In no way am I suggesting that people should or should not say whatever they want, but just remember that when one is by oneself, typing on a keyboard in a secluded room in one’s own home, any privacy such a location would normally provide is null and void when online. In many ways, the online world is like the real world. Would you stand in the middle of a crowd and recount your potentially illegal exploits, or ideas about how to commit various act of violence to anyone within earshot and then complain that a police officer in the crowd now has some very serious questions to ask you? It’s the same thing.

Again, it’s really, really simple: Don’t put anything on the internet you don’t want everyone to see. Repeat it to yourself a few times. Maybe print it out and stick it to your monitor, or phone, or whatever the hell device you use to latch on to the online world.

If you are comfortable with standing up in a crowd detailing your life’s deeds, or whatever opinions you might hold, go right ahead. But if you say things in a public forum, don’t complain if people hear you.

As far as Social Media policies are concerned, how exactly do you "become a victim" of a policy you agree to?

And, since I am venting, would somebody please tell all of the dummies out there that keep lamenting the woes of the Social Media giants with phrases such as "who put Mark Zuckerberg, or Jack Dorsey in charge of what we can say??" that the answer is simple: YOU did, as well as everyone else who signs in and takes it seriously. MZ and JD didn’t just pop into existence out of nowhere. They were put there by their users, so stop whining that the people who let you use their stuff for free want to have some minor influence in what you use it for. Why would this surprise you?? Have you never lent a car to someone with some expectation that they won’t do stupid things with it? If you don’t want them to influence what you say, stop using their garbage platforms and do something meaningful with your life.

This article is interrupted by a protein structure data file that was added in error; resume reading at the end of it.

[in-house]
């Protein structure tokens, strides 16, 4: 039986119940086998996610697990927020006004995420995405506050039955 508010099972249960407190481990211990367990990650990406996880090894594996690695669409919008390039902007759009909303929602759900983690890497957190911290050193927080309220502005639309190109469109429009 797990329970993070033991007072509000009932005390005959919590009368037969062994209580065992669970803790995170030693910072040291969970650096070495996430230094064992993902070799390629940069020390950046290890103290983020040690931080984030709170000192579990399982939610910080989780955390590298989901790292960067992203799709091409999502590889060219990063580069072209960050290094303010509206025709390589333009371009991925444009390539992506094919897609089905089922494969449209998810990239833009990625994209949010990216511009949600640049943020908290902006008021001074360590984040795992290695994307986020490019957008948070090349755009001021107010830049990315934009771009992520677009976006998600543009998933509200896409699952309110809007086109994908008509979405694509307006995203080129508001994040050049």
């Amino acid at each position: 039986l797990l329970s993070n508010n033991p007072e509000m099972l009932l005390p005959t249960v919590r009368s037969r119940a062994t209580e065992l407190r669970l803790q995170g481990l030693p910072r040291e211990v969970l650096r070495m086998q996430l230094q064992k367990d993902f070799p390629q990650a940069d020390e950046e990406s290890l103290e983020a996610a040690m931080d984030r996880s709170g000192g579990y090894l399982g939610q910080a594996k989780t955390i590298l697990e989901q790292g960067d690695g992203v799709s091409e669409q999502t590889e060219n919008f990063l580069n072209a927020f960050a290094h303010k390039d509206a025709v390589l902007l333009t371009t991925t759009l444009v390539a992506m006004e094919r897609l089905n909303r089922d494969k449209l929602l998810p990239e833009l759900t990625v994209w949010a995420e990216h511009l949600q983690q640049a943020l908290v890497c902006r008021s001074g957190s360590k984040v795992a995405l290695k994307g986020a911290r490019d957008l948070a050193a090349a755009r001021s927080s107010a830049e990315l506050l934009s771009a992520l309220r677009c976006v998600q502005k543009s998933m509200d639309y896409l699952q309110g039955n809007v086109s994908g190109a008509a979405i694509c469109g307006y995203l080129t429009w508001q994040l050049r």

This comment has been deemed funny by the community.
Crafty Coyote says:

You need to know about what Fictitious Online Personas lookslike- if you’re a single guy living in Los Angeles and you get a message from a potential girlfriend named "Emma Copp", just say no. Her profile might have her wearing the Sexy Police Officer Halloween costume and she might say she’s into handcuffs and leather, but just say no.

Anonymous Coward says:

I hear the police read the newspaper too. If someone confesses to a crime in a letter to the editor I think the police have the right and duty to look into it. Same as if someone puts up a billboard on their front lawn saying "I did this crime." Posting your crimes on fascbook is no different. I have a relative who is a cop and she says they get lots of leads and arrests this way. They don’t look at every person’s fascbook page, just people that pop up on their radar. It’s efficient and we want the government to spend our money wisely, right?

Now, of course, if LAPD is getting a searchable firehose of data from a fascbook API, and especially if they are getting peoples’ private fascbook pages, that is different, and something to be very concerned about.

And then there is this: I sure hope LAPD is investigating LASD using fascbook, though I seem to doubt it.

Add Your Comment

Your email address will not be published. Required fields are marked *

Have a Techdirt Account? Sign in now. Want one? Register here

Comment Options:

Make this the or (get credits or sign in to see balance) what's this?

What's this?

Techdirt community members with Techdirt Credits can spotlight a comment as either the "First Word" or "Last Word" on a particular comment thread. Credits can be purchased at the Techdirt Insider Shop »

Follow Techdirt

Techdirt Daily Newsletter

Techdirt Deals
Techdirt Insider Discord
The latest chatter on the Techdirt Insider Discord channel...